3 February 2024: Tutankhamun the pharaonic immersive experience at the Galeries Montparnasse.
9 February 2024: The Egypt of Pharaohs. From Kheops to Ramses II at the Ateliers des Lumières.
 

Scientific, cultural cooperation

A significant number of French archaeologists and Egyptologists work in Egypt, says Olette-Pelletier.

“There are three French centres in Egypt – in Alexandria, Cairo and Karnak – and they work all year round in collaboration with the Egyptians to bring certain works to the fore and to uncover temples or tombs,” he says.

Olette-Pelletier himself was trained at the French-Egyptian Centre for the Study of the Temples of Karnak (Cfeetk).

“Egypt loaning us some of Tutankhamun’s ancient artefacts is also a great way for Egypt to promote its own tourism,” he says.


Egyptian Pharaohs. From Cheops to Ramses II is at the Atelier des Lumières in Paris from 9 February 2024 to 5 January 2025.


French politics

Embattled French education minister replaced in reshuffle

Prime Minister Gabriel Attal has finally completed his government nearly a month after being nominated – with a total of 35 ministers and secretaries of state. Most notably, a new education minister will take over from Amélie Oudea-Castera after a series of controversies.

President Emmanuel Macron reshuffled his government in January with a tilt to the right, naming a small team of just 14 ministers under Attal, its youngest ever prime minister.

Attal late Thursday announced a second batch of ministerial nominations to complete a team aimed at injecting momentum for the final phase of the Macron presidency.

While Oudéa-Castera has lost the education portfolio, the former high-flying tennis plays stays on as Sports and Olympic Games Minister.

Nicole Belloubet – justice minister between 2017 and 2020 and former member of the Socialist Party – was the safe bet chosen to handle one of the most delicate posts in French politics.

The 68-year-old has held several high-level posts in education.

Oudéa-Castera came under fire since her nomination to a mammoth ministry combining education, sports and the Olympics for the way she handled a controversy over her children being privately schooled.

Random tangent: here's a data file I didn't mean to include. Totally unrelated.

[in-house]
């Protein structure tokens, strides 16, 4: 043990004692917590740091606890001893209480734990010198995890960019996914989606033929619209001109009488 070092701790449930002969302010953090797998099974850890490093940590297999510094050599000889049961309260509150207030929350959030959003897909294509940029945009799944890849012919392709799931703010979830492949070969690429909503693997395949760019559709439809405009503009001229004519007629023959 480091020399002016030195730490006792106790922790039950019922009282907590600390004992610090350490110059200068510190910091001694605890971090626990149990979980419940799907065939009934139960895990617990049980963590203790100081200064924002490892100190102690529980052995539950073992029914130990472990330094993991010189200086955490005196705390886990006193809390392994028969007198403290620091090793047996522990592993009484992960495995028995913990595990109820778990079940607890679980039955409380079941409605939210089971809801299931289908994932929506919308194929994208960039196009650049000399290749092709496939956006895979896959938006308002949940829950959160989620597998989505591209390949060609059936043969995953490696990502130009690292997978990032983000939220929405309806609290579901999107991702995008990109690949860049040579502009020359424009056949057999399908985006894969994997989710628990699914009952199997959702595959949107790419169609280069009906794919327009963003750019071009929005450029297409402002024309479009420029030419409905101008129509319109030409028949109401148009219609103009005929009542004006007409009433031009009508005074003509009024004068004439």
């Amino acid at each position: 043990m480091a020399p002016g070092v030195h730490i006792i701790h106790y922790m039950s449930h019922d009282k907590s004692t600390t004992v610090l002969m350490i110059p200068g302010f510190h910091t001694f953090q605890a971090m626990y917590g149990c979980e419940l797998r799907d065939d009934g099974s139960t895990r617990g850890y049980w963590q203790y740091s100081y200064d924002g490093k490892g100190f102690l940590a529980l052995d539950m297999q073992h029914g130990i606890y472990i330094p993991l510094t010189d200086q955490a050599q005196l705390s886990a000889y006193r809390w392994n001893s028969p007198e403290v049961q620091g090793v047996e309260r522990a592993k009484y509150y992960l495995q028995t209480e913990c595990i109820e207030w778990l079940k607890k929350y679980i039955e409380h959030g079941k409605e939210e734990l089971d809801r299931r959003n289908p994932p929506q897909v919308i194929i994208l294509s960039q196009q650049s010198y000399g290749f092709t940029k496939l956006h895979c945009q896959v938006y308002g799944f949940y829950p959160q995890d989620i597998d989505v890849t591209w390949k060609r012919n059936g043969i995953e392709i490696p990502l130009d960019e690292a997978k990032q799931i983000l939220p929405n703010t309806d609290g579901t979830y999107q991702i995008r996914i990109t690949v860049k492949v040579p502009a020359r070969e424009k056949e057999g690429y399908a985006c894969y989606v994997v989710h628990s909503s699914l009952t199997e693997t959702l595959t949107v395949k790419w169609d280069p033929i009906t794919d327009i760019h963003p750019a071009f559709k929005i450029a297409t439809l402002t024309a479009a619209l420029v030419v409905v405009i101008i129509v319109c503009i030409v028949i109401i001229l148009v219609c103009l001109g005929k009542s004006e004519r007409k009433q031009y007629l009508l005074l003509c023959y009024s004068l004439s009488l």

She irritated teachers early on by claiming absenteeism had prompted her decision to school her children in the private system.

Media headlines depicting her as out of touch and part of a privileged and aloof elite overshadowed the first days of Attal’s government.

Speaking on television on Thursday, Attal acknowledged Oudéa-Castera has provoked a sense of “discomfort”, but defended her record. 

  • French education minister says she is staying in post despite criticism

Four posts for centrist MoDem

There had been speculation that Francois Bayrou, head of the centrist MoDem that is allied to Macron’s party, could return to the government.

Bayrou was acquitted on Wednesday in a seven-year case over the fraudulent employment of parliamentary assistants by his party after the judge ruled he was owed the “benefit of the doubt”.

  • French centrist leader Francois Bayrou cleared of misusing public funds

But on Wednesday Bayrou said he would not enter the government, blaming a lack of “profound agreement on policy to follow”.

Bayrou has publicly criticised the appointment of Attal as PM, suggesting he lacked experience. But Attal has denied there are tensions. 

“Francois Bayrou is a pillar of French political life,” Attal told France 2. “We agreed together that [he] was not necessarily the best solution for the ministry of national education.”

MoDem has, however, kept four posts in the new line-up, including Jean-Noel Barrot who takes the post of Europe minister at the foreign ministry.


Agriculture

French farmers have ended their blockades, but the protest isn’t over

French farmers may have called off their protests in response to last week’s government concessions, but some remain mobilised – arguing the fundamental reasons behind their action have still not been addressed.

“It’s always good if you have less of an administrative burden,” says farmer Genevieve Savigny about the government’s promises of better pay and less red tape.

The government also said it would delay France’s plan to phase out pesticides – a move the European Union took as well.

“It makes you believe you’ll be on a level playing field with other countries that use these chemicals,” Savigny adds.

“But it does not address the root of the problem, which is to ensure a decent income for all farmers and to give a long-term vision to farming.”

More on the farmers’ protest in the Spotlight on France podcast

Small-scale farming

Savigny has a small free-range chicken farm in the southern Alps, and her son grows lavender and wheat.

A self-described “peasant farmer”, she’s a member of the Confederation Paysanne – a union representing small-scale farmers that supports sustainable farming practices, including the phasing out of pesticides.

While Savigny did not join the farmers heading to Paris, she did participate in local actions to highlight the problems with imported honey and its impact on local production.

The Confederation Paysanne disagreed with the main FNSEA union when it called off the blockades after the government delayed the pesticide plan and offered €400 million in aid to farmers.